So what's the real story? After a lengthy legal battle between the founders of Harvard Connection (now called ConnectU) and Zuckerberg, the matter was ultimately settled out of court. According to a publication released from Harvard Connection's lawyers, Facebook agreed to pay up to $61 million in cash and stock to close the matter [source: Kincaid]. While that's a lot of money, it doesn't scratch the surface of what Facebook is worth today, which explains why the next myth on the list has yet to become a reality.
They're Going to Start Charging for It
We've heard our whole lives that there's no such thing as a free lunch, so it's only natural for people to suspect Facebook might start charging for its service. This rumor seems particularly plausible when you consider arguments like the one Slate magazine writer Farhad Manjoo put forth in a column from 2008. Manjoo pointed out that if even 5 percent of Facebook users agreed to pay $5 a month for the service (with the remaining users downgraded to limited accounts), Facebook could generate hundreds of millions of dollars a year in membership fees alone.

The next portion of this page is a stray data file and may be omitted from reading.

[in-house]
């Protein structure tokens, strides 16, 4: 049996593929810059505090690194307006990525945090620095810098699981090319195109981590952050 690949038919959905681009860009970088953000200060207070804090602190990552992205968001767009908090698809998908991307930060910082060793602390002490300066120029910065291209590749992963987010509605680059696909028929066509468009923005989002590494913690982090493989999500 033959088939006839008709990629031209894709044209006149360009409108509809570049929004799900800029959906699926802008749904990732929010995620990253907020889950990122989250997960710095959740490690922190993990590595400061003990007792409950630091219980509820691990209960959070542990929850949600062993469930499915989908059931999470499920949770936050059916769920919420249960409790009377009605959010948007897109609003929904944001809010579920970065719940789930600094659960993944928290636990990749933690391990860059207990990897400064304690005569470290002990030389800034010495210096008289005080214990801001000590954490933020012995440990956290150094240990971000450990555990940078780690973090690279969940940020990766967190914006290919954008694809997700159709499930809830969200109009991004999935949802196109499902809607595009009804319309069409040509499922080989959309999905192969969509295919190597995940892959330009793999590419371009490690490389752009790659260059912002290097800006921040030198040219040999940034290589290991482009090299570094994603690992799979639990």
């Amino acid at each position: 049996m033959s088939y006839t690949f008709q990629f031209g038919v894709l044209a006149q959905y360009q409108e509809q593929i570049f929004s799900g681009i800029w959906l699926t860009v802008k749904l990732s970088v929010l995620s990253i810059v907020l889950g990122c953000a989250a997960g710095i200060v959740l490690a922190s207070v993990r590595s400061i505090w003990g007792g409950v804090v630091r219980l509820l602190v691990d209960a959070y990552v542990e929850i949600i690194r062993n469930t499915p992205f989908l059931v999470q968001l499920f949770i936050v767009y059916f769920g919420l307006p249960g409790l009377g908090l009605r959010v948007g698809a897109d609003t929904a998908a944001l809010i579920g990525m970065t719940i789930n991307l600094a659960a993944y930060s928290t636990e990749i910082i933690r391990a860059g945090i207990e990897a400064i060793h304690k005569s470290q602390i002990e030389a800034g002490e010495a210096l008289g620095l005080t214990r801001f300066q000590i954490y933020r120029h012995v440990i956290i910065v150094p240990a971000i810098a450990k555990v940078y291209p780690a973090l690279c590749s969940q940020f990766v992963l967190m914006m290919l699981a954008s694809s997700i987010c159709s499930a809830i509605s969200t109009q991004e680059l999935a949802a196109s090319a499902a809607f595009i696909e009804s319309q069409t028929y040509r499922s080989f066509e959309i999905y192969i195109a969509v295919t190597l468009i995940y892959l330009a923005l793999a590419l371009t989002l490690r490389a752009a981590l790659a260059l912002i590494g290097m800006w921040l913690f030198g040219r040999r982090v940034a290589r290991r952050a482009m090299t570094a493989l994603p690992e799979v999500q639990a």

Fortunately for Facebook users, the company currently has no plans to start charging for the service. According to a Business Week interview with Facebook COO Sheryl Sandberg, Facebook is profitable and growing quickly based only on the strength of its advertising revenues. So while it's hard to look in to the future and say with certainty what Facebook's business model will look like, for the time being Facebook addicts can keep their money in their wallets when they log on. The next Facebook myth also has huge financial implications, but not for Facebook users. Read on to see why.